In 2012, a group of three Triceratops in relatively complete condition, each of varying sizes from a full-grown adult to a small juvenile, were found in Wyoming, near Newcastle. The remains are currently under excavation by paleontologist Peter Larson and a team from the Black Hills Institute. It is believed that the animals were traveling as a family unit, but it remains unknown if the group consists of a mated pair and their offspring, or two females and a juvenile they were caring for. The remains also show signs of predation or scavenging from Tyrannosaurus, particularly on the largest specimen, with the bones of the front limbs showing breakage and puncture wounds from Tyrannosaurus teeth.[11]

For many years, Triceratops finds were known only from solitary individuals. These remains are very common: one palaeontologist reported having seen 200 specimens of T. prorsus in the Hell Creek Formation of Montana.[12] Similarly, Barnum Brown claimed to have seen over 500 skulls in the field.[13]:79 Triceratops teeth, horn fragments, frill fragments, and other skull fragments are abundant fossils in the latest Upper Cretaceous of western North America. It was the most dominant herbivore of the time. In 1986, Robert Bakker estimated it as making up 5/6ths of the large dinosaur fauna at the end of the Cretaceous.[14]:438[15]

Triceratops was one of the last ceratopsian genera to appear before the Cretaceous–Paleogene extinction event. The related Torosaurus, and the more distantly related diminutive Leptoceratops, were also present, though their remains are rarely found.[13]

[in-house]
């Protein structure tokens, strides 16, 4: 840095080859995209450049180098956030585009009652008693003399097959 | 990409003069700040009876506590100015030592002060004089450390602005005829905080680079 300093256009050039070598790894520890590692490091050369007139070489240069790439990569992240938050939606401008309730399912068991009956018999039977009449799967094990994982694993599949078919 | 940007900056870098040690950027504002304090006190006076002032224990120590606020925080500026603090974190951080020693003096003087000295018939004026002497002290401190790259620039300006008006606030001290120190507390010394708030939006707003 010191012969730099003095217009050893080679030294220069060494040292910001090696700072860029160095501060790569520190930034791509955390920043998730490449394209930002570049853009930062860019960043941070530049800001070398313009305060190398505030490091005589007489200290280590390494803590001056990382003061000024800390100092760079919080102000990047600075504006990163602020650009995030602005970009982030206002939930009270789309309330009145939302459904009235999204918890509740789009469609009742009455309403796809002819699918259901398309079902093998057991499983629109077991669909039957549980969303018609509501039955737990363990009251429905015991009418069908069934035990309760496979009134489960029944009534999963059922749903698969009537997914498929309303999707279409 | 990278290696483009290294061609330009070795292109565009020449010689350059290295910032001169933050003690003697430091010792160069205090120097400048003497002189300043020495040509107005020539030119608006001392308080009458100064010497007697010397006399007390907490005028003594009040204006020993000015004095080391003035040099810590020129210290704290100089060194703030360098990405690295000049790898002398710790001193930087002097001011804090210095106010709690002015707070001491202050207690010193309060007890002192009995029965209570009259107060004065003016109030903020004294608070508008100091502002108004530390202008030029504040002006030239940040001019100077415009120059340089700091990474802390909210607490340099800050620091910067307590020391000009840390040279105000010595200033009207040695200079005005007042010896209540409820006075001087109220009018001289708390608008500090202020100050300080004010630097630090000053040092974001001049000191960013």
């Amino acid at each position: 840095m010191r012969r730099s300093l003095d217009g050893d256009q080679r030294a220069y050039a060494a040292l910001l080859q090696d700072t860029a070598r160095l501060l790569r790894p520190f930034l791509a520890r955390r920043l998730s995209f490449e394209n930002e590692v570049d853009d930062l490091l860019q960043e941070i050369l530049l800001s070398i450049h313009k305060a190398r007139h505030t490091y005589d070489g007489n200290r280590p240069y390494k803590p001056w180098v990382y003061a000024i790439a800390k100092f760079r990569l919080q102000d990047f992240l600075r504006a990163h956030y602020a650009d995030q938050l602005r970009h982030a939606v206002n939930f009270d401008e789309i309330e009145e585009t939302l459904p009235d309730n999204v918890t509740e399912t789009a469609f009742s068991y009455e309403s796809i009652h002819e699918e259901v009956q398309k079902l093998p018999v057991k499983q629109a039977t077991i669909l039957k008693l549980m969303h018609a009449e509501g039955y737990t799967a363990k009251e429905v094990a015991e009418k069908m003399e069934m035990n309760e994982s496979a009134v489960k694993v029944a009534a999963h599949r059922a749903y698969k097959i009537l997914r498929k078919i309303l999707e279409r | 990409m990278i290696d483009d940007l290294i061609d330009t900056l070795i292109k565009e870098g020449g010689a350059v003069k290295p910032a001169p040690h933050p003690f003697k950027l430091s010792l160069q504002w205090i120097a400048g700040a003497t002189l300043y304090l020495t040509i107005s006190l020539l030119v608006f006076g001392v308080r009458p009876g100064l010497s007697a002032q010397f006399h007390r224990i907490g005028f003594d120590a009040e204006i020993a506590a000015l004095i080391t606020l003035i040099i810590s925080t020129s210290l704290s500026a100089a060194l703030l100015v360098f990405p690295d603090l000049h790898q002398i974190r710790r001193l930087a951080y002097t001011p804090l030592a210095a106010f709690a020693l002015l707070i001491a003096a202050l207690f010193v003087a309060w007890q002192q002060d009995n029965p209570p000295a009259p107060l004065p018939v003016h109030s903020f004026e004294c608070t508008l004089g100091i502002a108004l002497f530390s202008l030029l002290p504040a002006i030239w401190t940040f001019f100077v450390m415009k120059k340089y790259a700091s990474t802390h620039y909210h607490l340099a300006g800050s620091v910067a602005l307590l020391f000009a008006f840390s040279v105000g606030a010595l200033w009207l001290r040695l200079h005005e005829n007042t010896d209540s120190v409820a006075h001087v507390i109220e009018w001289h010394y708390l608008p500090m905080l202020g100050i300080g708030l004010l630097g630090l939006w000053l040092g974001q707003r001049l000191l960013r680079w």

Dentition and diet[change | change source]

Close up of the jaws and teeth

Triceratops were herbivorous, and because of their low head, their primary food was probably low growth, although they may have been able to knock down taller plants with their horns, beak, and bulk.[16] The jaws were tipped with a deep, narrow beak, good for grasping and plucking.[17]

Triceratops teeth were arranged in groups called batteries, of 36 to 40 tooth columns, in each side of each jaw with 3 to 5 stacked teeth per column, depending on the size of the animal.[18] This gives a range of 432 to 800 teeth, of which only a fraction were in use at any given time (tooth replacement was continuous and occurred throughout the life of the animal).[18] The great size and numerous teeth of Triceratops suggests that they ate large volumes of fibrous plant material,[18] such as palms and cycads.

Functions of the horns and frill[change | change source]

There has been much speculation over the functions of Triceratops' head adornments. The two main theories have revolved around use in combat, or display in courtship, with the latter thought now to be the most likely primary function.[18]

Triceratops were long thought to have used their horns and frills in combat with predators such as Tyrannosaurus. The idea was discussed first in 1917 and again 70 years later by Robert Bakker.[14][19] There is evidence that Tyrannosaurus did have aggressive head-on encounters with Triceratops, based on partially healed tyrannosaur tooth marks on a Triceratops brow horn and squamosal; the bitten horn is also broken, with new bone growth after the break.[20] Since the Triceratops wounds healed, the Triceratops survived the encounter.[13] Tyrannosaurus is also known to have fed on Triceratops. Evidence for this includes a heavily tooth-scored Triceratops ilium and sacrum.